This large spider is currently hanging just outside my screen porch. She is huge, her body perhaps an inch in width; her legs, each two inches long. She has a sac of baby spider eggs beside her that she appears to be watching over. Yikes. I have stared inconclusively at the Texas spiders listed on the wonderful website Spider ID .
My best guess is that the spider might be Larinioides cornutus, the Furrow Orb-Weaver.
The coloring is about right and the time of year is right. I dunno. The natural world is so complex, we can just barely get our minds around small parts of it. When she appeared, spiders had been on my mind. We have been warned lately to watch out for poisonous snakes and spiders. The extremely dry and hot August weather has forced them out of the dark places where they live — to search for food and water. Death is extremely rare from spider bites, so I am trying not to kill every spider I see.
We are not a food source for spiders: they attack only when threatened. And while ALL spiders have poisonous venom; they are teeny and we are big. And there is an antivenom available for every imaginable spider according to Arachnid enthusiast Michael Noell. He says one has to really try hard to be bitten by a spider and anyone who manages to get bitten and then is foolish enough not to seek medical help should receive a Darwin Award. link
Only two kinds of spiders can make us very sick and in rare instances kill us: the Widows (Southern, Northern, Western, Black and Brown) and the Brown Recluses. Other spiders, like bees, can create a sting that may be complicated occasionally by an allergy. The Black Widow is horrible with a red hourglass on her stomach. Equally creepy is the Brown Recluse. It has six eyes that sit in three pairs on the spider’s back in the pattern of a violin.
As a child, I loved E.B.White’s, Charlotte’s Web and I have a life-long prejudice in favor of spiders, especially literate ones who write in spun silk and save pigs. Anyone who hates spiders should read this book; it might take a couple of hours, but they would be saved from a form of human silliness. Spiders eat roaches, earwigs, flies, moths and mosquitoes. And aphids. Also fleas; fleas that have spread typhus and the bubonic plague. They are beneficials. Not that rational thought informs our prejudices: bubonic plague or no, in European literature, spiders have not fared well. For example, spiders eat Hobbits. Well, the giant spider Shelob tried to do so. But since Sam killed Shelob, that spider problem is quite dead.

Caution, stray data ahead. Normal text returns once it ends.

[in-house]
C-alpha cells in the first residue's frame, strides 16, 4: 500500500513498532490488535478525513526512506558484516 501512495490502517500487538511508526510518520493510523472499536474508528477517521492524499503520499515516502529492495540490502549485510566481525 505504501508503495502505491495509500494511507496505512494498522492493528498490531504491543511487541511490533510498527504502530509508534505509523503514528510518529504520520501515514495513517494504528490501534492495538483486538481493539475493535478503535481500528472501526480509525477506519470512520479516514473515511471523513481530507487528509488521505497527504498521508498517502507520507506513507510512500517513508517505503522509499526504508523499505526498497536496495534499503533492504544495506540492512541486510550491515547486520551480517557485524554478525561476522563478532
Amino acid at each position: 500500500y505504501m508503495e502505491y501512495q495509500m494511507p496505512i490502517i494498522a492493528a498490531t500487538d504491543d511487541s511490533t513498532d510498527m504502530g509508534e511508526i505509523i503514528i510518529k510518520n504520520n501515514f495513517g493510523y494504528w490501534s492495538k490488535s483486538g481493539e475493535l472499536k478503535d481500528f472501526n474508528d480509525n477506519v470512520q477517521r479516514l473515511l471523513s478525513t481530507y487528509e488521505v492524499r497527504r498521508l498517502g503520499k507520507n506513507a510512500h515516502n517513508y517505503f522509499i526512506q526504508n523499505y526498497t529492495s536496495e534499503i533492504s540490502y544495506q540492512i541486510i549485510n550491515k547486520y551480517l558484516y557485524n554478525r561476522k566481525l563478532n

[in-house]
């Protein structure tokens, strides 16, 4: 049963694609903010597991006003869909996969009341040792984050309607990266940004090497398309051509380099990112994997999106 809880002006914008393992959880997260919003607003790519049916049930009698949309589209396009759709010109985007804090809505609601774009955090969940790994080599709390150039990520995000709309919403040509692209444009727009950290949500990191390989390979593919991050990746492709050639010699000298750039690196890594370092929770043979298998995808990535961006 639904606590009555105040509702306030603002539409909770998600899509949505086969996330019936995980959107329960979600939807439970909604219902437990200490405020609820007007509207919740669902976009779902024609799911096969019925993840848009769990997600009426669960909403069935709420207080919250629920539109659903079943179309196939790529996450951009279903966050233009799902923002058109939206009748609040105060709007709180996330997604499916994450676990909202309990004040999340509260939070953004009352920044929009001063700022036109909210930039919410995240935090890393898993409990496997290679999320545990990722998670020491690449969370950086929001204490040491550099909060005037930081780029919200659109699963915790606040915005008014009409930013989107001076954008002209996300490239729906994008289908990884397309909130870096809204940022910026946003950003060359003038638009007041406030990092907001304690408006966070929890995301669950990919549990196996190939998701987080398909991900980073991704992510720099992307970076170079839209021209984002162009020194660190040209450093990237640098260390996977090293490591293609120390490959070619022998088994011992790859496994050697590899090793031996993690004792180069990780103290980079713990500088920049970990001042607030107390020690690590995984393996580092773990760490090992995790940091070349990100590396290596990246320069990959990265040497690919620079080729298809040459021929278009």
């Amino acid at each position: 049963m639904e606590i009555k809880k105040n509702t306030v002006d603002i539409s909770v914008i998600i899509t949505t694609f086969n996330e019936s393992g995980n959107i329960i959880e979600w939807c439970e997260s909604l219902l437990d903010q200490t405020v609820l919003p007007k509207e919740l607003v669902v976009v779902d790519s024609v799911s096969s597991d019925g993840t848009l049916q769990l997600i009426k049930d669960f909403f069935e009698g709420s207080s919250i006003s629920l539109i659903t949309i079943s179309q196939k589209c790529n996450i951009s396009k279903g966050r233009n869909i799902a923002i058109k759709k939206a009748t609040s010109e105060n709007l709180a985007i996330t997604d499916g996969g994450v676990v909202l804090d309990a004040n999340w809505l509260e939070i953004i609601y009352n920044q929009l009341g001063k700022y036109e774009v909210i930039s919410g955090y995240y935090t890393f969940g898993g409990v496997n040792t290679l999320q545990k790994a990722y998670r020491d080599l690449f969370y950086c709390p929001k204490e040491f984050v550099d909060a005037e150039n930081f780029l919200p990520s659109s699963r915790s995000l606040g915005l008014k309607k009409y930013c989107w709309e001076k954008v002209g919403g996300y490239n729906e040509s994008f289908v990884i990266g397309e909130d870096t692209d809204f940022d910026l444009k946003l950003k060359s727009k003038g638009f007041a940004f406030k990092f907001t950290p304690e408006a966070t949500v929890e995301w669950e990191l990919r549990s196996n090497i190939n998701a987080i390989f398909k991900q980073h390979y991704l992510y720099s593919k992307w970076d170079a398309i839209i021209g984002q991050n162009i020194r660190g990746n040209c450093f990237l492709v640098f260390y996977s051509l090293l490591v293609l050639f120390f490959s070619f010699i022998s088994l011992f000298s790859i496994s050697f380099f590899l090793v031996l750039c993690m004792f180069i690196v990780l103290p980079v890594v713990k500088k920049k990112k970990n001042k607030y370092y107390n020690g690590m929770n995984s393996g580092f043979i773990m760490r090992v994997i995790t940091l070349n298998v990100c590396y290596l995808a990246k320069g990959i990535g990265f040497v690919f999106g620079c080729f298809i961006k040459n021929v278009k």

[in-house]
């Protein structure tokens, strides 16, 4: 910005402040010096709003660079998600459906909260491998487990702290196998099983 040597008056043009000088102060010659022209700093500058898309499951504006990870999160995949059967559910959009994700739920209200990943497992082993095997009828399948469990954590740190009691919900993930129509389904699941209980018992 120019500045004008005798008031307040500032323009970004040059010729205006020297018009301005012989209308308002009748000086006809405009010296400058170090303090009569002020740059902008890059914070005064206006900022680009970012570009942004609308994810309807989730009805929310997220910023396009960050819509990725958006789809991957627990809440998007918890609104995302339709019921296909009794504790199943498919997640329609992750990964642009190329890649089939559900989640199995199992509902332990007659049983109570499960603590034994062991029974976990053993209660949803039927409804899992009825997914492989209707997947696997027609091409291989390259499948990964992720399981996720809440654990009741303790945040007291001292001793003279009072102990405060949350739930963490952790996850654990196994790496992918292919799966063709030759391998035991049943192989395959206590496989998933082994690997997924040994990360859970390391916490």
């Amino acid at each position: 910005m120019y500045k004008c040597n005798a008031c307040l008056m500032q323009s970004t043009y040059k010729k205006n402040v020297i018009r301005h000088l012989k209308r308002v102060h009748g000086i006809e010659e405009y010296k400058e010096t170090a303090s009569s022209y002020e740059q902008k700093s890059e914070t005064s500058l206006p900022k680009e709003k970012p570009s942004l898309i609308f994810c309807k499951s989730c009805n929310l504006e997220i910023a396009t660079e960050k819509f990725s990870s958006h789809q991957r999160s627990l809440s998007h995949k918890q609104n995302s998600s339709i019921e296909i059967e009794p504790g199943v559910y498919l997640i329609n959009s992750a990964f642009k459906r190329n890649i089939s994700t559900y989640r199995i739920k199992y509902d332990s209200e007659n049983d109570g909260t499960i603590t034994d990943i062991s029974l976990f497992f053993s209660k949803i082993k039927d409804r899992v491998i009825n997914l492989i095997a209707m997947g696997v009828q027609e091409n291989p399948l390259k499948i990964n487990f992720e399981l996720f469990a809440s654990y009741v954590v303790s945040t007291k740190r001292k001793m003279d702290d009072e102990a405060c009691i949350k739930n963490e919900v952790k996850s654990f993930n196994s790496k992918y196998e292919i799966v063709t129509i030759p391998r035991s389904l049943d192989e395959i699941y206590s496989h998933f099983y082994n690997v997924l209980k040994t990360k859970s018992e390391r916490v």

In Ancient Chinese culture the spider was called “ximu”, that translates to happy insect. If a spider dropped down from the ceiling, it was deemed very lucky–as though the spider had dropped from heaven. Many Southwestern Native American cultures embrace a Spider Woman as a powerful helper and teacher; the Hopi creation story includes a Spider Grandmother weaving her webs. Goddesses in Sumeria and Ancient Egypt feature spider forms spinning webs. An African folk hero, Anansi, takes the shape of a spider and is the spirit of all knowledge. David, chased by King Saul hides in a cave and a spider spins a web over the opening, saving David.
But no matter how positively worldwide cultures see the spider, there is a creep factor. Even for me. I understand Ron Weasley completely when he says, “Why spiders? Why couldn’t it be ‘follow the butterflies?'” Harry Potter and the Chamber of Secrets by J.K. Rowling.
It has rained hard for two days: sheets of water poured from the roof. The gossamer web of my big spider remains just beyond the porch screen, not only entirely intact, but still beautiful. The faithful mother clings right beside her eggs, her vigil entirely uninterrupted by the thunder, the lightening — the deluge. The natural world is beyond us. We are obviously over our heads when we wring our hands and prefer butterflies to spiders.